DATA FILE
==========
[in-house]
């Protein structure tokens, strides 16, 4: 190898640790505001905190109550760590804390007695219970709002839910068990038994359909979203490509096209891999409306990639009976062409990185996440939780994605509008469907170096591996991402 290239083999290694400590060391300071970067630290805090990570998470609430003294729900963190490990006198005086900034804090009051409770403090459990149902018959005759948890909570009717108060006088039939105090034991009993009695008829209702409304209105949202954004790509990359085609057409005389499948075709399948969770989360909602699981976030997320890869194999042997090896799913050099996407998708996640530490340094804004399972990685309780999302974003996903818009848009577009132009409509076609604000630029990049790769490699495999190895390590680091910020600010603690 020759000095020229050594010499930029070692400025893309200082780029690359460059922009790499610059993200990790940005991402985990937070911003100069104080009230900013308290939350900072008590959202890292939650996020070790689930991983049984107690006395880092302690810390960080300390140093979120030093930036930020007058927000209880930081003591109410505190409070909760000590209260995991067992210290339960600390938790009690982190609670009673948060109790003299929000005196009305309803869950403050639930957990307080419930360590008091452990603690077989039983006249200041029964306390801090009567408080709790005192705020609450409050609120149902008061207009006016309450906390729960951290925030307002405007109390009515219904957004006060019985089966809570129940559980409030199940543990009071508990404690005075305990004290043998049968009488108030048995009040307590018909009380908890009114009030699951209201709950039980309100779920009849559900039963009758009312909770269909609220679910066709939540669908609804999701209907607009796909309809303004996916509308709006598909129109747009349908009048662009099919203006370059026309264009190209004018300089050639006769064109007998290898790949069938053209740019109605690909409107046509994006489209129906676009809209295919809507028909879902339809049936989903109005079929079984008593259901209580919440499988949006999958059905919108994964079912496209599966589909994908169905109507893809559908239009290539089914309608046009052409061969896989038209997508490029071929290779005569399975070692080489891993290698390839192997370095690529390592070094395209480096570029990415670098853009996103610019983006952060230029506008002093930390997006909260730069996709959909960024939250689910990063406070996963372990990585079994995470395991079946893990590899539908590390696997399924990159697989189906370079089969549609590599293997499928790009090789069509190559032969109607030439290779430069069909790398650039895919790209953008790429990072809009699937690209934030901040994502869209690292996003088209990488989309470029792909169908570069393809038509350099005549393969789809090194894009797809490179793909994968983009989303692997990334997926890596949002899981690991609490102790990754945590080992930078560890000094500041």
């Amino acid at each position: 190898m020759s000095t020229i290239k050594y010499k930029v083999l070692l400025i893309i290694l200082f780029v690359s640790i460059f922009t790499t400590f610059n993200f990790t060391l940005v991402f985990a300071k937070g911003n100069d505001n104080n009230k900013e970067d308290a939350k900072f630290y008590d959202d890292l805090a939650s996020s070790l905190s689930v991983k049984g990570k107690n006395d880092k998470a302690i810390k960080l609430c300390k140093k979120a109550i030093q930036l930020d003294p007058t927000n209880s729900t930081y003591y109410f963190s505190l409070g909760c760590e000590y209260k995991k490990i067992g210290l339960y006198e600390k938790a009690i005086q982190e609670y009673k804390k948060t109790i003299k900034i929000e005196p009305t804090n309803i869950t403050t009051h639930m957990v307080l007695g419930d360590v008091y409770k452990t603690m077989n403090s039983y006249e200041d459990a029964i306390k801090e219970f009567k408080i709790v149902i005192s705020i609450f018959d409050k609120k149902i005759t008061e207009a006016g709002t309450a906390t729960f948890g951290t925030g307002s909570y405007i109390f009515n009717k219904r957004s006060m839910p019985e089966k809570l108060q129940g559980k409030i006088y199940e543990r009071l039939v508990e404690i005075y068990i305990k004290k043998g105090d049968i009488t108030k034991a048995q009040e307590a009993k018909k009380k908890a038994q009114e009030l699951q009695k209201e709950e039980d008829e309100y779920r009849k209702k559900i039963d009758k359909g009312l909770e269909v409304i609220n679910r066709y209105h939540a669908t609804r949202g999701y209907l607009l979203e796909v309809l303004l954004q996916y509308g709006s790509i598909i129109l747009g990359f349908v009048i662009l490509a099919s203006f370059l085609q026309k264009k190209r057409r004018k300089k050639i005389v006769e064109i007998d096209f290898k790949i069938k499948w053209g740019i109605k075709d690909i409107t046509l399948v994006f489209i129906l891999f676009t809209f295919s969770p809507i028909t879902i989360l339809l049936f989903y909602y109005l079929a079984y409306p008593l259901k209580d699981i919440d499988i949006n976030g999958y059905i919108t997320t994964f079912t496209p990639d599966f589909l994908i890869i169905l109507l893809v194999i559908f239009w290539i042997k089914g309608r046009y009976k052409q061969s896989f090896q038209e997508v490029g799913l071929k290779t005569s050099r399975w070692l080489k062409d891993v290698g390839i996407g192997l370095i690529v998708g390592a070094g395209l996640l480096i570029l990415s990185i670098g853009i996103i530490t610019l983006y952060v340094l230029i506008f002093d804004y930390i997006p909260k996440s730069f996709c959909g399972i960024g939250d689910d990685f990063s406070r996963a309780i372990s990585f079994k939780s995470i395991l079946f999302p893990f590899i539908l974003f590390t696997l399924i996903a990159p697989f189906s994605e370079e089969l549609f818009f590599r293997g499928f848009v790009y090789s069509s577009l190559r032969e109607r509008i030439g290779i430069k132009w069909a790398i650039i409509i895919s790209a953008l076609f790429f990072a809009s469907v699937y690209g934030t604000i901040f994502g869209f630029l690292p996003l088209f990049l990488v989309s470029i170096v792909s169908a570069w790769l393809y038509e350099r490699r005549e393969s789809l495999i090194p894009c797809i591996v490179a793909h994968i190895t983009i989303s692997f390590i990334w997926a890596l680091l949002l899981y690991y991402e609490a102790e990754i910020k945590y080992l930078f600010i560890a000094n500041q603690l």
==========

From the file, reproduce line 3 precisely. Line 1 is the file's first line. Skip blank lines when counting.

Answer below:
């Amino acid at each position: 190898m020759s000095t020229i290239k050594y010499k930029v083999l070692l400025i893309i290694l200082f780029v690359s640790i460059f922009t790499t400590f610059n993200f990790t060391l940005v991402f985990a300071k937070g911003n100069d505001n104080n009230k900013e970067d308290a939350k900072f630290y008590d959202d890292l805090a939650s996020s070790l905190s689930v991983k049984g990570k107690n006395d880092k998470a302690i810390k960080l609430c300390k140093k979120a109550i030093q930036l930020d003294p007058t927000n209880s729900t930081y003591y109410f963190s505190l409070g909760c760590e000590y209260k995991k490990i067992g210290l339960y006198e600390k938790a009690i005086q982190e609670y009673k804390k948060t109790i003299k900034i929000e005196p009305t804090n309803i869950t403050t009051h639930m957990v307080l007695g419930d360590v008091y409770k452990t603690m077989n403090s039983y006249e200041d459990a029964i306390k801090e219970f009567k408080i709790v149902i005192s705020i609450f018959d409050k609120k149902i005759t008061e207009a006016g709002t309450a906390t729960f948890g951290t925030g307002s909570y405007i109390f009515n009717k219904r957004s006060m839910p019985e089966k809570l108060q129940g559980k409030i006088y199940e543990r009071l039939v508990e404690i005075y068990i305990k004290k043998g105090d049968i009488t108030k034991a048995q009040e307590a009993k018909k009380k908890a038994q009114e009030l699951q009695k209201e709950e039980d008829e309100y779920r009849k209702k559900i039963d009758k359909g009312l909770e269909v409304i609220n679910r066709y209105h939540a669908t609804r949202g999701y209907l607009l979203e796909v309809l303004l954004q996916y509308g709006s790509i598909i129109l747009g990359f349908v009048i662009l490509a099919s203006f370059l085609q026309k264009k190209r057409r004018k300089k050639i005389v006769e064109i007998d096209f290898k790949i069938k499948w053209g740019i109605k075709d690909i409107t046509l399948v994006f489209i129906l891999f676009t809209f295919s969770p809507i028909t879902i989360l339809l049936f989903y909602y109005l079929a079984y409306p008593l259901k209580d699981i919440d499988i949006n976030g999958y059905i919108t997320t994964f079912t496209p990639d599966f589909l994908i890869i169905l109507l893809v194999i559908f239009w290539i042997k089914g309608r046009y009976k052409q061969s896989f090896q038209e997508v490029g799913l071929k290779t005569s050099r399975w070692l080489k062409d891993v290698g390839i996407g192997l370095i690529v998708g390592a070094g395209l996640l480096i570029l990415s990185i670098g853009i996103i530490t610019l983006y952060v340094l230029i506008f002093d804004y930390i997006p909260k996440s730069f996709c959909g399972i960024g939250d689910d990685f990063s406070r996963a309780i372990s990585f079994k939780s995470i395991l079946f999302p893990f590899i539908l974003f590390t696997l399924i996903a990159p697989f189906s994605e370079e089969l549609f818009f590599r293997g499928f848009v790009y090789s069509s577009l190559r032969e109607r509008i030439g290779i430069k132009w069909a790398i650039i409509i895919s790209a953008l076609f790429f990072a809009s469907v699937y690209g934030t604000i901040f994502g869209f630029l690292p996003l088209f990049l990488v989309s470029i170096v792909s169908a570069w790769l393809y038509e350099r490699r005549e393969s789809l495999i090194p894009c797809i591996v490179a793909h994968i190895t983009i989303s692997f390590i990334w997926a890596l680091l949002l899981y690991y991402e609490a102790e990754i910020k945590y080992l930078f600010i560890a000094n500041q603690l």